In general treatment of 3-node explants with CNH+Vit was the most efficient giving rise to better developed plants and higher multiplication rates with more secondary shoots and more nodes per shoot. This effect was even more evident with plants coming from 1-node explants which showed the best characteristics among similar explants under different development conditions (Table 1).

Influence of BAP and IAA (Growth Regulators) and Enrichment of the Growth Medium

Development of the 3-node explants of Sarcocornia was affected by the compounds added to enrich the growth medium. Growth increased mainly with CNH+gln presenting 75% rooted plantlets. These plantlets also showed more ramified secondary/lateral shoots (Table 2) showing therefore higher multiplication rates. However when growth medium was enriched with CNH+gln+BAP it did not induce positive differences in relation to the results obtained with CNH+gln (Table 2). These results are in agreement with the ones of the first experiment. In both experiments a significant increase in plant growth was verified when medium was enriched with casein hydrolysate (CNH) and vitamins (Table 1) or glutamine (Table 2). Similar results have already been recorded by Prehn et al. [7] with Quillaja saponaria. They also bserved an increase of the main shoot length and -1 ooting percentage when 100 mg Lr -1 CNH and 150 mg L glutamine (gln) were added to the growth medium.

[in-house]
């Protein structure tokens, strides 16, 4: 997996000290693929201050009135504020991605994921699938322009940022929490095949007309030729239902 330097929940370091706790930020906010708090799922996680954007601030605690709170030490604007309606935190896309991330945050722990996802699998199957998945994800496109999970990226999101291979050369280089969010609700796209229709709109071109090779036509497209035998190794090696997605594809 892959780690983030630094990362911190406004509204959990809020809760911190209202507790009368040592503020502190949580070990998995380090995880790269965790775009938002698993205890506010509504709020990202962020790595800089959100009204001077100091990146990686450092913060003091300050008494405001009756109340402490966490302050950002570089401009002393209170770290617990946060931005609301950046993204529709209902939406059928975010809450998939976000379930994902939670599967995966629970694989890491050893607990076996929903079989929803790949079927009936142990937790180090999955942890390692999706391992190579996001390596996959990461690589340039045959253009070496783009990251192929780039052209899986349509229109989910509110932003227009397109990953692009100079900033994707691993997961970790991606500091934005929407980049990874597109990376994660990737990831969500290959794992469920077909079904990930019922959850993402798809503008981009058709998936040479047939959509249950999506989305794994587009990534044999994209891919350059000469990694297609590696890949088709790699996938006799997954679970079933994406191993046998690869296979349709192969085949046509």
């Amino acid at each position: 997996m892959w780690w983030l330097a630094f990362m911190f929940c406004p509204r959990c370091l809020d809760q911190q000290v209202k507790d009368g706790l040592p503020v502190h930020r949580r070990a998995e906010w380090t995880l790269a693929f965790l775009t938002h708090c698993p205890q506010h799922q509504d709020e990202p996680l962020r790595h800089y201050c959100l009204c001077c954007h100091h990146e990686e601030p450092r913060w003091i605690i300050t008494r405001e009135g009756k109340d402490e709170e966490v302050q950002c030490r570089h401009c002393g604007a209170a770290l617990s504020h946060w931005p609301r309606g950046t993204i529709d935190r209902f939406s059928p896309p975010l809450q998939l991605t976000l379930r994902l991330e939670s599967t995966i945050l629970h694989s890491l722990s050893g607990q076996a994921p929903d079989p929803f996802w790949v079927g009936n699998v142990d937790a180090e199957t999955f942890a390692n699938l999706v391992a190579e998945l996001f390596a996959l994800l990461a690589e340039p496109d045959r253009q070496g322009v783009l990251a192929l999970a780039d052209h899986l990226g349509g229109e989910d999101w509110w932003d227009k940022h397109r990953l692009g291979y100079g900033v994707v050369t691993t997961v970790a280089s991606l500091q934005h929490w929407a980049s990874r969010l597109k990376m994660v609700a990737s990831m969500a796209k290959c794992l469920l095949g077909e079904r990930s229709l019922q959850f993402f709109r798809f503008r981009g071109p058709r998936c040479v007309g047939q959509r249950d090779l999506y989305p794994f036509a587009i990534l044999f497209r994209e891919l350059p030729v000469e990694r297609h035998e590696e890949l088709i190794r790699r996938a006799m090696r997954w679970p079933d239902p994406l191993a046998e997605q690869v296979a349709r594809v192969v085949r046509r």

This assay also showed that micropropagation of salicornias depends more on the number of nodes of the explants than on nutritional supplements. For a good development we need at least two-node explants growth always being better when 3-node explants are used.

Influence of GA3 on the Development of Explants

Gibberellins are involved in the regulation of cell elongation; they determine plant height and fructification and thus they are economically important [17].

Several workgroups also observed that application of gibberelic acid (GA3) could improve shoot growth of Xanthium pennsylvanium [18] Quercus robur [19] and Prunus avium [20]. Nevertheless Sarcocornia did not answer positively to the GA3 enrichment of the medium. In fact after 6 weeks of treatment with GA3 (Table 3) all explants presented a growth depression when compared with control plantlets and growth

Table 2: Length and Number of Nodes of the Main Shoot of Sarcocornia After a 4-Week Period of Different Treatment